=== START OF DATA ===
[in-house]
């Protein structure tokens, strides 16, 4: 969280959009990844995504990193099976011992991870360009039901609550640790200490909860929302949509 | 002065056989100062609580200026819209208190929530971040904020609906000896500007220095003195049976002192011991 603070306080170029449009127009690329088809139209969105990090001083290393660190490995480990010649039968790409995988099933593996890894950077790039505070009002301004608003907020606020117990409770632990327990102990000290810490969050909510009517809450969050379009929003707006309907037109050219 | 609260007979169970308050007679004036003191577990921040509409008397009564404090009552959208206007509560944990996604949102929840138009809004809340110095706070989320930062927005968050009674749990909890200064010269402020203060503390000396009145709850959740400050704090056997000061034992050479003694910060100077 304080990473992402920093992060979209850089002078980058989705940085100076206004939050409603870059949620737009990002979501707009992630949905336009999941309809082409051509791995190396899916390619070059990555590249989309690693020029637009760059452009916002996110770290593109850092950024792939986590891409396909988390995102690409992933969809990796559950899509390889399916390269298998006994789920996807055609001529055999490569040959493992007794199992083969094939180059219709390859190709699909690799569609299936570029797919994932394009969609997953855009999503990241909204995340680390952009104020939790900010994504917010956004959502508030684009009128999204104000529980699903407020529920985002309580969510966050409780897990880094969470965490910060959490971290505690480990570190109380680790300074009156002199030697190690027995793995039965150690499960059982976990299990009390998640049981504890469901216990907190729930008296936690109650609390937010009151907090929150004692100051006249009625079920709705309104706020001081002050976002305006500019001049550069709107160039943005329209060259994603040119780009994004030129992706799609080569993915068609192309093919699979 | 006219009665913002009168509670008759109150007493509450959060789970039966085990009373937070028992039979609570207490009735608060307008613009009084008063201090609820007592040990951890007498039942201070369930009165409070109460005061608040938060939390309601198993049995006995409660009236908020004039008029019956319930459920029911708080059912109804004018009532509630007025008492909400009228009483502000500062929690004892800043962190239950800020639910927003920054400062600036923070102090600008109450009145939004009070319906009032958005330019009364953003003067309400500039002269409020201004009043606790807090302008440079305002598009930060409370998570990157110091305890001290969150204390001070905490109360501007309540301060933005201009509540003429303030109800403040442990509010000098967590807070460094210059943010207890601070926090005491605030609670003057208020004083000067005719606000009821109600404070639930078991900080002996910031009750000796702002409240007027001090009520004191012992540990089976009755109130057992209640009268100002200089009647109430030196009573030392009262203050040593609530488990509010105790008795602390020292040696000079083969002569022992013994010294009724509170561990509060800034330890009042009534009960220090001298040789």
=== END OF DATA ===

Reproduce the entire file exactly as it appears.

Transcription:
[in-house]
């Protein structure tokens, strides 16, 4: 969280959009990844995504990193099976011992991870360009039901609550640790200490909860929302949509 | 002065056989100062609580200026819209208190929530971040904020609906000896500007220095003195049976002192011991 603070306080170029449009127009690329088809139209969105990090001083290393660190490995480990010649039968790409995988099933593996890894950077790039505070009002301004608003907020606020117990409770632990327990102990000290810490969050909510009517809450969050379009929003707006309907037109050219 | 609260007979169970308050007679004036003191577990921040509409008397009564404090009552959208206007509560944990996604949102929840138009809004809340110095706070989320930062927005968050009674749990909890200064010269402020203060503390000396009145709850959740400050704090056997000061034992050479003694910060100077 304080990473992402920093992060979209850089002078980058989705940085100076206004939050409603870059949620737009990002979501707009992630949905336009999941309809082409051509791995190396899916390619070059990555590249989309690693020029637009760059452009916002996110770290593109850092950024792939986590891409396909988390995102690409992933969809990796559950899509390889399916390269298998006994789920996807055609001529055999490569040959493992007794199992083969094939180059219709390859190709699909690799569609299936570029797919994932394009969609997953855009999503990241909204995340680390952009104020939790900010994504917010956004959502508030684009009128999204104000529980699903407020529920985002309580969510966050409780897990880094969470965490910060959490971290505690480990570190109380680790300074009156002199030697190690027995793995039965150690499960059982976990299990009390998640049981504890469901216990907190729930008296936690109650609390937010009151907090929150004692100051006249009625079920709705309104706020001081002050976002305006500019001049550069709107160039943005329209060259994603040119780009994004030129992706799609080569993915068609192309093919699979 | 006219009665913002009168509670008759109150007493509450959060789970039966085990009373937070028992039979609570207490009735608060307008613009009084008063201090609820007592040990951890007498039942201070369930009165409070109460005061608040938060939390309601198993049995006995409660009236908020004039008029019956319930459920029911708080059912109804004018009532509630007025008492909400009228009483502000500062929690004892800043962190239950800020639910927003920054400062600036923070102090600008109450009145939004009070319906009032958005330019009364953003003067309400500039002269409020201004009043606790807090302008440079305002598009930060409370998570990157110091305890001290969150204390001070905490109360501007309540301060933005201009509540003429303030109800403040442990509010000098967590807070460094210059943010207890601070926090005491605030609670003057208020004083000067005719606000009821109600404070639930078991900080002996910031009750000796702002409240007027001090009520004191012992540990089976009755109130057992209640009268100002200089009647109430030196009573030392009262203050040593609530488990509010105790008795602390020292040696000079083969002569022992013994010294009724509170561990509060800034330890009042009534009960220090001298040789």